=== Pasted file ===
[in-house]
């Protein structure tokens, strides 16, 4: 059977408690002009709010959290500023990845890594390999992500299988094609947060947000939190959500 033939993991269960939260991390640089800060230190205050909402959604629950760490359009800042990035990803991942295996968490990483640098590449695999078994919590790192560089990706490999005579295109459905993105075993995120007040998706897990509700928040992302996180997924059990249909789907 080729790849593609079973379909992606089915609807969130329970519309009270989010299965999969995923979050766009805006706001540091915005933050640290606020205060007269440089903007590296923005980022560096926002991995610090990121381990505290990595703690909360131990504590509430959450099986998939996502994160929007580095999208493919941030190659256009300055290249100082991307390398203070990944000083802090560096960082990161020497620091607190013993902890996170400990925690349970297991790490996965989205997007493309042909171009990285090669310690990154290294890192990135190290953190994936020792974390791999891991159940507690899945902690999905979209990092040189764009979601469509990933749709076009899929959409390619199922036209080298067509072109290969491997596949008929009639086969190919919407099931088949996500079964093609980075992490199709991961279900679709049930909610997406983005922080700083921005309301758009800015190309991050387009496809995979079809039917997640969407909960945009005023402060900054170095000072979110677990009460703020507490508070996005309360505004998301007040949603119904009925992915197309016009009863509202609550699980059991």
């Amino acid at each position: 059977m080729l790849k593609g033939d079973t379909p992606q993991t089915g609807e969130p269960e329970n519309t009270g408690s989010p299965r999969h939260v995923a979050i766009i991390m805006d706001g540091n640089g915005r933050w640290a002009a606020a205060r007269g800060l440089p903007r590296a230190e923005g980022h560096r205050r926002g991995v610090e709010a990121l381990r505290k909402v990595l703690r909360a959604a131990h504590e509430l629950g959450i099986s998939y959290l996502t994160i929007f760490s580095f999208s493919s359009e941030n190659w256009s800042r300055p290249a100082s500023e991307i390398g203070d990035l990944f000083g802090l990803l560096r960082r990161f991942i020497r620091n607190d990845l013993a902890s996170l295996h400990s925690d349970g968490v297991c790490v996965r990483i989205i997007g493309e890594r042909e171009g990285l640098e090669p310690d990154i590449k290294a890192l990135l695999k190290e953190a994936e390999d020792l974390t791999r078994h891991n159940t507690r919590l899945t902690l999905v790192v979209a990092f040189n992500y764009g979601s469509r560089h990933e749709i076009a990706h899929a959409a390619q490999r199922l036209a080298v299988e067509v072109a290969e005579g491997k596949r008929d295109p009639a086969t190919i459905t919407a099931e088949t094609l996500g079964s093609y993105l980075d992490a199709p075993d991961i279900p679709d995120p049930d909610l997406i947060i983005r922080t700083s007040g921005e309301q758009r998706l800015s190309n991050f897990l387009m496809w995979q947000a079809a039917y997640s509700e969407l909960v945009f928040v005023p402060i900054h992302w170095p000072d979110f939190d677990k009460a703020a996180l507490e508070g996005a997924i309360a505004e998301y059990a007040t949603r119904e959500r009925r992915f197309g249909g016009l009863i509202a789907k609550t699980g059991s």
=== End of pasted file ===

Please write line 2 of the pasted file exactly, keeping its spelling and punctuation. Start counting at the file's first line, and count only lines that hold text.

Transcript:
């Protein structure tokens, strides 16, 4: 059977408690002009709010959290500023990845890594390999992500299988094609947060947000939190959500 033939993991269960939260991390640089800060230190205050909402959604629950760490359009800042990035990803991942295996968490990483640098590449695999078994919590790192560089990706490999005579295109459905993105075993995120007040998706897990509700928040992302996180997924059990249909789907 080729790849593609079973379909992606089915609807969130329970519309009270989010299965999969995923979050766009805006706001540091915005933050640290606020205060007269440089903007590296923005980022560096926002991995610090990121381990505290990595703690909360131990504590509430959450099986998939996502994160929007580095999208493919941030190659256009300055290249100082991307390398203070990944000083802090560096960082990161020497620091607190013993902890996170400990925690349970297991790490996965989205997007493309042909171009990285090669310690990154290294890192990135190290953190994936020792974390791999891991159940507690899945902690999905979209990092040189764009979601469509990933749709076009899929959409390619199922036209080298067509072109290969491997596949008929009639086969190919919407099931088949996500079964093609980075992490199709991961279900679709049930909610997406983005922080700083921005309301758009800015190309991050387009496809995979079809039917997640969407909960945009005023402060900054170095000072979110677990009460703020507490508070996005309360505004998301007040949603119904009925992915197309016009009863509202609550699980059991």